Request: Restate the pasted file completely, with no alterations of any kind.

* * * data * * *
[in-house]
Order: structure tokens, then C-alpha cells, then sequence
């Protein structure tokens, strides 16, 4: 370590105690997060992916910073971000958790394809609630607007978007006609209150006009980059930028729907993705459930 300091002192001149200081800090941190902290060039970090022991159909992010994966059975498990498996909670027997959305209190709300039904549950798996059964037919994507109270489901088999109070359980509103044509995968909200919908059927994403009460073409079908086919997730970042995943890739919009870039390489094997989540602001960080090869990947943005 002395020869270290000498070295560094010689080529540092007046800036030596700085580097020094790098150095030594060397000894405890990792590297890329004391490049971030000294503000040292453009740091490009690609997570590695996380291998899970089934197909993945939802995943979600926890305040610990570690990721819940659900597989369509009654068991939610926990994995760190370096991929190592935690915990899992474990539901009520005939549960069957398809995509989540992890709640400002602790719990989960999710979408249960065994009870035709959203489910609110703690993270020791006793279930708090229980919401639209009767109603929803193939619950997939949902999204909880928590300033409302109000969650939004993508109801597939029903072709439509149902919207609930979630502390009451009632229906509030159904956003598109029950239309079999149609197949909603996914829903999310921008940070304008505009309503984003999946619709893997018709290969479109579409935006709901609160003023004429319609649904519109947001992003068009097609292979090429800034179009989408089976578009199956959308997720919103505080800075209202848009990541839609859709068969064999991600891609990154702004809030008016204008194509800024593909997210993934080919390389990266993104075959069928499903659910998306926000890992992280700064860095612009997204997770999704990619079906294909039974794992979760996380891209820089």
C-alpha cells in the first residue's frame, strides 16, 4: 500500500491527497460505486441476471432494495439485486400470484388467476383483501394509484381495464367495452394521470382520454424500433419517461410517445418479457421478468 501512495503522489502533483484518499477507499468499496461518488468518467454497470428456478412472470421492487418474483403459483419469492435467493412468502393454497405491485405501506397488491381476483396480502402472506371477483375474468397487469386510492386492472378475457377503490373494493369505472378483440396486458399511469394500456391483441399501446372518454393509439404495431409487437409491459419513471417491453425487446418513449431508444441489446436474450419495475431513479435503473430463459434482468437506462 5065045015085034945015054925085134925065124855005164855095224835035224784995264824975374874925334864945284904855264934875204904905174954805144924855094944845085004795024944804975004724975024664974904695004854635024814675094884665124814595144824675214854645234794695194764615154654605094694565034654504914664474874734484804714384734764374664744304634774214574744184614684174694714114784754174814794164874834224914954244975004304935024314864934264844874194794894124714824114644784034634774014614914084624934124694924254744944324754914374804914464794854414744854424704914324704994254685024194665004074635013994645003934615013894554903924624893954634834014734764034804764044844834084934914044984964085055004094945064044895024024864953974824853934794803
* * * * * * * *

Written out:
[in-house]
Order: structure tokens, then C-alpha cells, then sequence
């Protein structure tokens, strides 16, 4: 370590105690997060992916910073971000958790394809609630607007978007006609209150006009980059930028729907993705459930 300091002192001149200081800090941190902290060039970090022991159909992010994966059975498990498996909670027997959305209190709300039904549950798996059964037919994507109270489901088999109070359980509103044509995968909200919908059927994403009460073409079908086919997730970042995943890739919009870039390489094997989540602001960080090869990947943005 002395020869270290000498070295560094010689080529540092007046800036030596700085580097020094790098150095030594060397000894405890990792590297890329004391490049971030000294503000040292453009740091490009690609997570590695996380291998899970089934197909993945939802995943979600926890305040610990570690990721819940659900597989369509009654068991939610926990994995760190370096991929190592935690915990899992474990539901009520005939549960069957398809995509989540992890709640400002602790719990989960999710979408249960065994009870035709959203489910609110703690993270020791006793279930708090229980919401639209009767109603929803193939619950997939949902999204909880928590300033409302109000969650939004993508109801597939029903072709439509149902919207609930979630502390009451009632229906509030159904956003598109029950239309079999149609197949909603996914829903999310921008940070304008505009309503984003999946619709893997018709290969479109579409935006709901609160003023004429319609649904519109947001992003068009097609292979090429800034179009989408089976578009199956959308997720919103505080800075209202848009990541839609859709068969064999991600891609990154702004809030008016204008194509800024593909997210993934080919390389990266993104075959069928499903659910998306926000890992992280700064860095612009997204997770999704990619079906294909039974794992979760996380891209820089």
C-alpha cells in the first residue's frame, strides 16, 4: 500500500491527497460505486441476471432494495439485486400470484388467476383483501394509484381495464367495452394521470382520454424500433419517461410517445418479457421478468 501512495503522489502533483484518499477507499468499496461518488468518467454497470428456478412472470421492487418474483403459483419469492435467493412468502393454497405491485405501506397488491381476483396480502402472506371477483375474468397487469386510492386492472378475457377503490373494493369505472378483440396486458399511469394500456391483441399501446372518454393509439404495431409487437409491459419513471417491453425487446418513449431508444441489446436474450419495475431513479435503473430463459434482468437506462 5065045015085034945015054925085134925065124855005164855095224835035224784995264824975374874925334864945284904855264934875204904905174954805144924855094944845085004795024944804975004724975024664974904695004854635024814675094884665124814595144824675214854645234794695194764615154654605094694565034654504914664474874734484804714384734764374664744304634774214574744184614684174694714114784754174814794164874834224914954244975004304935024314864934264844874194794894124714824114644784034634774014614914084624934124694924254744944324754914374804914464794854414744854424704914324704994254685024194665004074635013994645003934615013894554903924624893954634834014734764034804764044844834084934914044984964085055004094945064044895024024864953974824853934794803